The two Republicans engulfed in a bitter primary battle for the chance to take flip a congressional seat in a district Donald Trump carried by six points are both struggling to raise money, including one candidate who is a self-funder.
David Richter, the former CEO of one of the nation’s largest construction firms, raised just $27,198 between March 1 and June 17 and has $206,624 left in the bank.
Richter has raised $799,474, including a $600,000 loan he made to his own campaign.
His rival for the Republican nomination to take on freshman Rep. Andy Kim (D-Moorestown) in the fall, Kate Gibbs, raised $64,902 during roughly the same time period and has $82,308 cash-on-hand.
Gibbs, a labor leader and former Burlington County freeholder director, has brought in $283,902 since entering the race last fall. That includes a $10,000 personal loan.
Richter has outspent Gibbs significantly, and by a 3-1 margin since March 1. Richter spent $282,070 while Gibbs spent $94,522 during the same time period.
In total, Richter has spent $591,849 – that number includes $114,526 while challenging Rep. Jeff Van Drew (R-Dennis) last year – while Gibbs has gone through $201,594.
A Princeton resident, Richter went to the 2nd district last year to challenge Van Drew, then a freshman Democratic congressman.
He got clipped out of the race after Van Drew switched parties and won the endorsement of Trump and most GOP party leaders.
Instead, Richter decided to run in the 3rd, where Gibbs had been recruited by national Republicans and appeared to have locked up the nomination.
With the promise of his own money and fundraising connections, Ocean County Republicans narrowly gave their organization line to Richter, even though Gibbs had won a vote of the GOP screening committee.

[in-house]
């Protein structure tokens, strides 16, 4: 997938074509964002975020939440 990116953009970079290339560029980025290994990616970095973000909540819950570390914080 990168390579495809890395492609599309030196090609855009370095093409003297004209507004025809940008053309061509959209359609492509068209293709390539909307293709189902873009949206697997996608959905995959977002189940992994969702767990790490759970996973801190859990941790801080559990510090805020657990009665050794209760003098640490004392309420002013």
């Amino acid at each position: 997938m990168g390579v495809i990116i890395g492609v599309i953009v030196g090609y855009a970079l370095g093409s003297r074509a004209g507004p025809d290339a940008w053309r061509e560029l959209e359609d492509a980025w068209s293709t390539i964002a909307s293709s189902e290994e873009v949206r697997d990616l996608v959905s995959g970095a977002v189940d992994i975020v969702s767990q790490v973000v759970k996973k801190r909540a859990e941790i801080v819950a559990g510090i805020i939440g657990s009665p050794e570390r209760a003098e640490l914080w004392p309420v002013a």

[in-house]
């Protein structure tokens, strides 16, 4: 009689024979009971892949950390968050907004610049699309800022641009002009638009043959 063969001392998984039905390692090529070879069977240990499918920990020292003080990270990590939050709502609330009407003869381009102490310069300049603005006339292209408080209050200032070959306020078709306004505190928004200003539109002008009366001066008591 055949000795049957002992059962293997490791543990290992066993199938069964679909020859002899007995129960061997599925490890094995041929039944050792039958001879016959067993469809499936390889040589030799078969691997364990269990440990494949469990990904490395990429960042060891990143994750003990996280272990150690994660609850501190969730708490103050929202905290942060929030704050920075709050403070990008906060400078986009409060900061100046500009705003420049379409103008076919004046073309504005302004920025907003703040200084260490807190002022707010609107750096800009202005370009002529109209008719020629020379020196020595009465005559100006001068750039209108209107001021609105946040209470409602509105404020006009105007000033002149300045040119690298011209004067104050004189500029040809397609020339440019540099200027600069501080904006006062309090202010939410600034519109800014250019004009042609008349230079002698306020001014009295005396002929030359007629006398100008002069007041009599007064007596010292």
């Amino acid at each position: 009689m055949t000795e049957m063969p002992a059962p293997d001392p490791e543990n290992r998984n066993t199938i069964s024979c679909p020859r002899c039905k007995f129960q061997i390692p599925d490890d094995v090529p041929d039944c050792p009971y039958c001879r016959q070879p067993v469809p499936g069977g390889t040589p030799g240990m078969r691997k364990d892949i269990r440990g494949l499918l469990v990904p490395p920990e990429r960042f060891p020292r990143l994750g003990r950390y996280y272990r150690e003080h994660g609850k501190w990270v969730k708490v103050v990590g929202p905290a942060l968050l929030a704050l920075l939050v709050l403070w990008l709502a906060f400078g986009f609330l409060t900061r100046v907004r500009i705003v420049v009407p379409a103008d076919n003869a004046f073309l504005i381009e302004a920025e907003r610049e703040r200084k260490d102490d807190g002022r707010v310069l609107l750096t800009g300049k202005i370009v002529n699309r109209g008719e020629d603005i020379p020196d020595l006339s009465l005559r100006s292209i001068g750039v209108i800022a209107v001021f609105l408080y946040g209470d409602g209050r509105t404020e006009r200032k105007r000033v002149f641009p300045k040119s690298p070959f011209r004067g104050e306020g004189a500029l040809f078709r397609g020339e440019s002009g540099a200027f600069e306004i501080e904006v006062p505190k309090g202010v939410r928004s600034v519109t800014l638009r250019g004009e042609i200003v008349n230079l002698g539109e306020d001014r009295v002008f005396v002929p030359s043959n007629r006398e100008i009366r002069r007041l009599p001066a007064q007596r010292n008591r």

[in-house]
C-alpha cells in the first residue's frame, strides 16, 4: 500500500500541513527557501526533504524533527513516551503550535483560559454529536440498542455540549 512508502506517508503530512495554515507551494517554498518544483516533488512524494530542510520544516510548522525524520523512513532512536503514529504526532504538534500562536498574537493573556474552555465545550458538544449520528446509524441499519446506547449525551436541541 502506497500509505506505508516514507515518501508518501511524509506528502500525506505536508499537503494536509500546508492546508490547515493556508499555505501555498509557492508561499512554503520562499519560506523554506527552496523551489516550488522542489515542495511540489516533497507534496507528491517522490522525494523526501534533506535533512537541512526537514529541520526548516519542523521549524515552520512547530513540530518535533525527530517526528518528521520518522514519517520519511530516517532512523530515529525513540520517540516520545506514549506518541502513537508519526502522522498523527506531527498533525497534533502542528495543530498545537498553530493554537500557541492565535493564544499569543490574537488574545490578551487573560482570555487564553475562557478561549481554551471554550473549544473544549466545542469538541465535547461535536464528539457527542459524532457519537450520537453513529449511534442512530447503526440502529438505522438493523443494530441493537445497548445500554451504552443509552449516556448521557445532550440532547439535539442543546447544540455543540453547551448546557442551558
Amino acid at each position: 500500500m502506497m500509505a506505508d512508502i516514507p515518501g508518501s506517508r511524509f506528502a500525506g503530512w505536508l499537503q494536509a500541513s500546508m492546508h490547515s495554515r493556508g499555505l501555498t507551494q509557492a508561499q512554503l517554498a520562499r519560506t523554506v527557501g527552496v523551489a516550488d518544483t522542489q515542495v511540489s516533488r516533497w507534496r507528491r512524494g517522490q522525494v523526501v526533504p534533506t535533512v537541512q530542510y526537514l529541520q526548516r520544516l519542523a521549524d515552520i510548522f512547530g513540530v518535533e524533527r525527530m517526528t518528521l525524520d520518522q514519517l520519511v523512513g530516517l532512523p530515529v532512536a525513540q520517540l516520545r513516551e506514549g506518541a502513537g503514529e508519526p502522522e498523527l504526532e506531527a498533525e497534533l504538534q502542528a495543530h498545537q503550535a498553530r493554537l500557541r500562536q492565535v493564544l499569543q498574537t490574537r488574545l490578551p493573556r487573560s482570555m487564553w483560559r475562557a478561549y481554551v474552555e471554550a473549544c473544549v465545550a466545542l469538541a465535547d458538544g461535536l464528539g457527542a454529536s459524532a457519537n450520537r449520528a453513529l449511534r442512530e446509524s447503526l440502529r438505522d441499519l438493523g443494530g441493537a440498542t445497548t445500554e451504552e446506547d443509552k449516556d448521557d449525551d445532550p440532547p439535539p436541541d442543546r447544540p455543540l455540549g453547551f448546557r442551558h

Ocean makes up about 52% of the Republican primary electorate. Burlington, where Gibbs has the organization line, is about 48%.
It’s not immediately clear how much deeper Richter is willing to go to self-fund the general election.
According to his personal financial disclosure, most of his wealth is tied to the stock value of the company he used to run, Hill International. Stock prices closed on Thursday at $1.52 per share, down from $3.67 in January when he entered the 3rd district race.
The winner of the July 7 primary election will begin at a severe financial disadvantage against Kim, a former Obama White House staffer who narrowly ousted a Republican congressman in the 2018 mid-term elections.
Kim raised $718,433 between April 1 and June 17 and has $3,249,780 cash-on-hand. He has now raised $4,213,884 since entering Congress in January 2019 without accepting any corporate PAC money.
He defeated Kim two-term Rep. Tom MacArthur (R-Toms River) in 2018 by 3,973 votes (50%-49%) in New Jersey’s closest House race.
As a first-time candidate in the 2018 mid-term elections, Kim raised $6,230,916 – significantly more than MacArthur, who self-funded his first race, who brought in $4,778,480.
New Jersey’s 3rd district has 11,105 more Democrats than Republicans.
Democrats won the seat in 2008, when John Adler (D-Cherry Hill) won following the retirement of twelve-term Rep. Jim Saxton (R-Bordentown). Adler lost ex-NFL star Jon Runyan two years later.
MacArthur won the seat in 2014 after Runyan four years in Washington were enough.